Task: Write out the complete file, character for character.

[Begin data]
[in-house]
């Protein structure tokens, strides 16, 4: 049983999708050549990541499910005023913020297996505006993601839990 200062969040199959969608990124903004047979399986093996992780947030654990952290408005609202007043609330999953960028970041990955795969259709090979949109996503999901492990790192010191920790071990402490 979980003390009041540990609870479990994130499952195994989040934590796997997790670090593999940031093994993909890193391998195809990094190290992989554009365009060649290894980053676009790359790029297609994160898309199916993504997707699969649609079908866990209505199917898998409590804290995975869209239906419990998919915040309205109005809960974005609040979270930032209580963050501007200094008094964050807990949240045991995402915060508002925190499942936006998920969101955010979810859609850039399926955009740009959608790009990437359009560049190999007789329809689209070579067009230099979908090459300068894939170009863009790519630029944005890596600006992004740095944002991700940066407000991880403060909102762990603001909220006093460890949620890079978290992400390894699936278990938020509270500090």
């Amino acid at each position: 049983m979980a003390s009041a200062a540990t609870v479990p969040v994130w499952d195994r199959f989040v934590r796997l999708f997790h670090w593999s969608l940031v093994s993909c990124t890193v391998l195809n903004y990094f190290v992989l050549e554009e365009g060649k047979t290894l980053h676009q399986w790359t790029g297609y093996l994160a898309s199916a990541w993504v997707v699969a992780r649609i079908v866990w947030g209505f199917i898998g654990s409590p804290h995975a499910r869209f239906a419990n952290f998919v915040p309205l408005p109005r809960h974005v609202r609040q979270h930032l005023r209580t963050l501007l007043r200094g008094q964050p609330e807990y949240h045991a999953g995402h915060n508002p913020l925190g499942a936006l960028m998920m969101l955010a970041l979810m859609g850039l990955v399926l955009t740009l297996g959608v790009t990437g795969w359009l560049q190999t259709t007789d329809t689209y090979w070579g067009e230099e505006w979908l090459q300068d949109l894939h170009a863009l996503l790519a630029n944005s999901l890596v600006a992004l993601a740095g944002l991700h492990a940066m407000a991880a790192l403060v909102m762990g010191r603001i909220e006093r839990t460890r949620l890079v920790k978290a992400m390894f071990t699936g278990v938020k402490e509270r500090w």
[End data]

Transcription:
[in-house]
């Protein structure tokens, strides 16, 4: 049983999708050549990541499910005023913020297996505006993601839990 200062969040199959969608990124903004047979399986093996992780947030654990952290408005609202007043609330999953960028970041990955795969259709090979949109996503999901492990790192010191920790071990402490 979980003390009041540990609870479990994130499952195994989040934590796997997790670090593999940031093994993909890193391998195809990094190290992989554009365009060649290894980053676009790359790029297609994160898309199916993504997707699969649609079908866990209505199917898998409590804290995975869209239906419990998919915040309205109005809960974005609040979270930032209580963050501007200094008094964050807990949240045991995402915060508002925190499942936006998920969101955010979810859609850039399926955009740009959608790009990437359009560049190999007789329809689209070579067009230099979908090459300068894939170009863009790519630029944005890596600006992004740095944002991700940066407000991880403060909102762990603001909220006093460890949620890079978290992400390894699936278990938020509270500090």
């Amino acid at each position: 049983m979980a003390s009041a200062a540990t609870v479990p969040v994130w499952d195994r199959f989040v934590r796997l999708f997790h670090w593999s969608l940031v093994s993909c990124t890193v391998l195809n903004y990094f190290v992989l050549e554009e365009g060649k047979t290894l980053h676009q399986w790359t790029g297609y093996l994160a898309s199916a990541w993504v997707v699969a992780r649609i079908v866990w947030g209505f199917i898998g654990s409590p804290h995975a499910r869209f239906a419990n952290f998919v915040p309205l408005p109005r809960h974005v609202r609040q979270h930032l005023r209580t963050l501007l007043r200094g008094q964050p609330e807990y949240h045991a999953g995402h915060n508002p913020l925190g499942a936006l960028m998920m969101l955010a970041l979810m859609g850039l990955v399926l955009t740009l297996g959608v790009t990437g795969w359009l560049q190999t259709t007789d329809t689209y090979w070579g067009e230099e505006w979908l090459q300068d949109l894939h170009a863009l996503l790519a630029n944005s999901l890596v600006a992004l993601a740095g944002l991700h492990a940066m407000a991880a790192l403060v909102m762990g010191r603001i909220e006093r839990t460890r949620l890079v920790k978290a992400m390894f071990t699936g278990v938020k402490e509270r500090w």